This is my ninth time at the annual Rainforest World Music Festival (RWMF) in Kuching, Sarawak (Malaysia), one of the Top 25 world music festivals and now in its 19th edition! One of the most creative programming features of RWMF is the afternoon workshops and jam sessions, which bring together musicians from the various groups by category – such as instrumentals (all strings, or all percussion), vocals (eg. traditional) or dance (mixed or by genre).
There were many more workshops this year than in previous years, including special sessions for children and demonstrations of art forms like textile weaving. The 45-minute workshops in parallel across four venues in three daily slots made for a good 12 sessions a day, or 36 sessions in all – but also a tough problem in deciding which one to attend! The jams and workshops reveal new aspects of creativity and collaboration, beyond the staged and rehearsed performances of the main acts, and are a delight for fans of jazz, folk and world music.
See also my earlier articles on the music jams from the 2015, 2014 and 2013 editions of RWMF: The Joy of Jamming: http://jazzuality.com/jazz-event-report/rainforest-world-music-festival-2015-workshops-the-joy-of-jamming, Music Workshops and Jams across Borders and Genres: http://jazzuality.com/jazz-event-report/rainforest-world-music-festival-2014-music-workshops-and-jams-across-borders-and-genres/, and Global Jams, International Improvisations: http://jazzuality.com/jazz-event-report/rainforest-world-music-festival-global-jams-international-improvisations/
The 2016 lineup at RWMF featured 17 international and 8 Malaysian groups. The overseas bands included Dol Arastra Bengkulu (Indonesia), Auli (Latvia), Broukar (Syria), Derek Gripper (South Africa), Dya Singh (Australia/Malaysia), Krar Collective (Ethiopia), Lan Dieu Viet (Vietnam), Naygayiw Gigi (Australia), Nukariik (Canada), Pat Thomas & Kwashibu Area Band (Ghana), Shanren (China), Stelios Petrakis Quartet (Greece), Teada (Ireland), Chouk Bwa Libete (Haiti), Vassvik (Norway), Violons Barbares (Bulgaria, Mongolia, France), and Vocal Sampling (Cuba). The Malaysian lineup consisted of Alena Murang, Gendang Melayu Sri Buana, Mathew Ngau, Sape’ Sarawak, The Thunder Beats Of Nanyang Wushu Drums, Unique Arts Academy, and 1Drum.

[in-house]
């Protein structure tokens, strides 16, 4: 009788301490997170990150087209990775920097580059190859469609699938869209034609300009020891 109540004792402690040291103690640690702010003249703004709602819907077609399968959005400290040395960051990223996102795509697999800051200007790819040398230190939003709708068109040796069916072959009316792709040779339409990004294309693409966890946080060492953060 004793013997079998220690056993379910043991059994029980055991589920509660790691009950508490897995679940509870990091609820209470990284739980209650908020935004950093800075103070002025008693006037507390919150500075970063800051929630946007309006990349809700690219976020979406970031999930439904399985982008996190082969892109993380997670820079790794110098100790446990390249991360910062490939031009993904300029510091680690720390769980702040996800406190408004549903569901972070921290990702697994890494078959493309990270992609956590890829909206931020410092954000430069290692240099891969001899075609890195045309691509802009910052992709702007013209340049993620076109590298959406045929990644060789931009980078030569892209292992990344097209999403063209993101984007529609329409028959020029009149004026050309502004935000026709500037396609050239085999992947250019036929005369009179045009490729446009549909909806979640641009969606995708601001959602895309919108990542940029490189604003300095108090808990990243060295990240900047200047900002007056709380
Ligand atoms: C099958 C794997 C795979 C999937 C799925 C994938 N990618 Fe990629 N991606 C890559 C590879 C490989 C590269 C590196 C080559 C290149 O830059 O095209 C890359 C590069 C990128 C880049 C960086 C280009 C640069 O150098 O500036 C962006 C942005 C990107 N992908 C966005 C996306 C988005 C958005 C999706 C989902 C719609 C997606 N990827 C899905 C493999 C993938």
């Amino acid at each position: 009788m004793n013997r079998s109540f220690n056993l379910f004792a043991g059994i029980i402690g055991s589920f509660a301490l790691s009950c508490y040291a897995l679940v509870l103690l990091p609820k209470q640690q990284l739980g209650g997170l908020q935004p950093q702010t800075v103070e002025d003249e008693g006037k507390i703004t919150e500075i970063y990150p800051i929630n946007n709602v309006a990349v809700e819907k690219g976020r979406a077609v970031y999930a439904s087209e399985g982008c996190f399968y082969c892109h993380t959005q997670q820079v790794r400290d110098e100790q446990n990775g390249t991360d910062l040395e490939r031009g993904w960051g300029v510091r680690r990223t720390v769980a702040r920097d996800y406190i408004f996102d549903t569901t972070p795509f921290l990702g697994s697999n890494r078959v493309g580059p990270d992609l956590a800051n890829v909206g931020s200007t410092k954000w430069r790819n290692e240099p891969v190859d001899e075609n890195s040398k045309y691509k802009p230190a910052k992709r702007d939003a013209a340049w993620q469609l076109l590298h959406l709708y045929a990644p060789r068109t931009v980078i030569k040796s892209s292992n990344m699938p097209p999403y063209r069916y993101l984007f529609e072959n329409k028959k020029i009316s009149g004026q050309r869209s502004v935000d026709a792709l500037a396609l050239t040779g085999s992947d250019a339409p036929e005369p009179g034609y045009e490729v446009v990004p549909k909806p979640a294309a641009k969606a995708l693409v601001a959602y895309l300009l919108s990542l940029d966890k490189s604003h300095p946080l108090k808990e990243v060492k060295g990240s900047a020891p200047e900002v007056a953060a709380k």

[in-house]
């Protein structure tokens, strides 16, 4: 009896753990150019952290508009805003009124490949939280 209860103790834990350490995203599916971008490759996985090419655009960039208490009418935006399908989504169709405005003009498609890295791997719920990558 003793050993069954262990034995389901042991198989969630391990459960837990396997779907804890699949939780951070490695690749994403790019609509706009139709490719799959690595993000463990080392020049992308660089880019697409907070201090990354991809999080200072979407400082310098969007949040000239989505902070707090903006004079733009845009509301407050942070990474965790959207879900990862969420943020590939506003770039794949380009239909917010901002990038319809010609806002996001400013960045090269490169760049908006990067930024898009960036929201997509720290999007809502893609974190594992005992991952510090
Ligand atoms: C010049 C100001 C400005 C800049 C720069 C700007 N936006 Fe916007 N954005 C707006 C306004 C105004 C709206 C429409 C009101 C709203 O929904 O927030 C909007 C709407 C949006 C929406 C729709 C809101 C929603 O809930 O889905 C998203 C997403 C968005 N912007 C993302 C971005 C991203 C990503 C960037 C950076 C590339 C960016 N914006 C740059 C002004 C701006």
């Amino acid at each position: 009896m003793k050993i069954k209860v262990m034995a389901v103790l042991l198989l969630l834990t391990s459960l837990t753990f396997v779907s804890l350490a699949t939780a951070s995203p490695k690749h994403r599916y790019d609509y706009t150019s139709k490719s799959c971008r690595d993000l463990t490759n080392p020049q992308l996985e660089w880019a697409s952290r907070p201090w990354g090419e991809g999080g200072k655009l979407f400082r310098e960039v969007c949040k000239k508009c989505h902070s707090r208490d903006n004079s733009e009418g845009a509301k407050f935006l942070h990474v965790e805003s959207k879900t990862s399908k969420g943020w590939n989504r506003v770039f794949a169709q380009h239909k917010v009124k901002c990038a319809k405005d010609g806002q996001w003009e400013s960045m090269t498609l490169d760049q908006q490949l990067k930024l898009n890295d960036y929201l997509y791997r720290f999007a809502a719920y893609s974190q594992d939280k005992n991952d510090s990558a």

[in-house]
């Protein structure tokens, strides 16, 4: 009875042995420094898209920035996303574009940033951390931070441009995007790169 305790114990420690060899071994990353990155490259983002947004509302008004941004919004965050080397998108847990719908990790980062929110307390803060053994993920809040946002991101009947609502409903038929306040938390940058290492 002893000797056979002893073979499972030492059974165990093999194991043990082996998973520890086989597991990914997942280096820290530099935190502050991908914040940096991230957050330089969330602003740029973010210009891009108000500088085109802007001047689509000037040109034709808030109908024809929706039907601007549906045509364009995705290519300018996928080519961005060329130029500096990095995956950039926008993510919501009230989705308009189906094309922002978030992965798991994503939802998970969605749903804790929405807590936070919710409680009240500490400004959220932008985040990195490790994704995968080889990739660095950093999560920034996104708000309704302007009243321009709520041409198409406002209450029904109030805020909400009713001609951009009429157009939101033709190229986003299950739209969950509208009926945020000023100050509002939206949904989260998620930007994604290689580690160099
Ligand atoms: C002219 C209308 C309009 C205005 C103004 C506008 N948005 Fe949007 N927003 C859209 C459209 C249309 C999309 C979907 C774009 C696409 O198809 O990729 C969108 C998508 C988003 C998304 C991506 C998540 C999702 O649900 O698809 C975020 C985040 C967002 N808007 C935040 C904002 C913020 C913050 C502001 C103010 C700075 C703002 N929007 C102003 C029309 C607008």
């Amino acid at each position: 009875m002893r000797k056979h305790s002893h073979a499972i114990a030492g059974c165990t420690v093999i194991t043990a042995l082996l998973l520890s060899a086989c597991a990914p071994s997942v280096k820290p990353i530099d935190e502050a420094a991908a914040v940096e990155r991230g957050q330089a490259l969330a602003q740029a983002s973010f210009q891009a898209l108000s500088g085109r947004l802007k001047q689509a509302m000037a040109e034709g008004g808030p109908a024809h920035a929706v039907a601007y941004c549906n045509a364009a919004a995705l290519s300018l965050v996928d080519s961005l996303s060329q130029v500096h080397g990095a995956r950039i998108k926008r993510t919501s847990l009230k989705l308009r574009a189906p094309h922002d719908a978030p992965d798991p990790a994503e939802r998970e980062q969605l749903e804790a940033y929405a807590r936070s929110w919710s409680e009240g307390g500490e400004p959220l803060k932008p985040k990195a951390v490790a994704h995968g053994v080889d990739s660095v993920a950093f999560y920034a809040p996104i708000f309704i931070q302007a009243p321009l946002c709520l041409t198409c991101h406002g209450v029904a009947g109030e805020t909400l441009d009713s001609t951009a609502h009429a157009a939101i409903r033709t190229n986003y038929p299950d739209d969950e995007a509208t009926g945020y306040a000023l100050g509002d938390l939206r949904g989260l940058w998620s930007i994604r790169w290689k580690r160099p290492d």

Instructional workshops were held on Indian percussion (Dya Singh), Haitian chanting (Chouk Bwa Libete) and Indonesian rituals (Dol Arastra Bengkulu). It was a beautiful sight to see small children coming up to play on the massive dol drums from Sumatra, as the musicians explained the different kinds of rituals and rhythms of their art. The tassa drums along with the deeper dol drums laid out intricate rhythms celebrating heroism during war.
Each cross-cultural jam session had a moderator and an anchor, who let all the musicians begin with brief introductory samples of their country’s music, and then laid out a tune or groove for others to improvise on.
One of the outstanding jam sessions was on string instruments, anchored by krar player Temesgen Zelekeis from the Ethiopian band Krar Collective. The ancient African instrument was modified with electronic amplification, and provided a base tune with which the other artistes jammed: Taoufik Mirkhan (kanun) and Hadil Mirkhan (oud) of Broukar from Syria, Qu Yabo (dabiya) of Shanren from China, and Stelanios Petrakis (lyre) from Greece.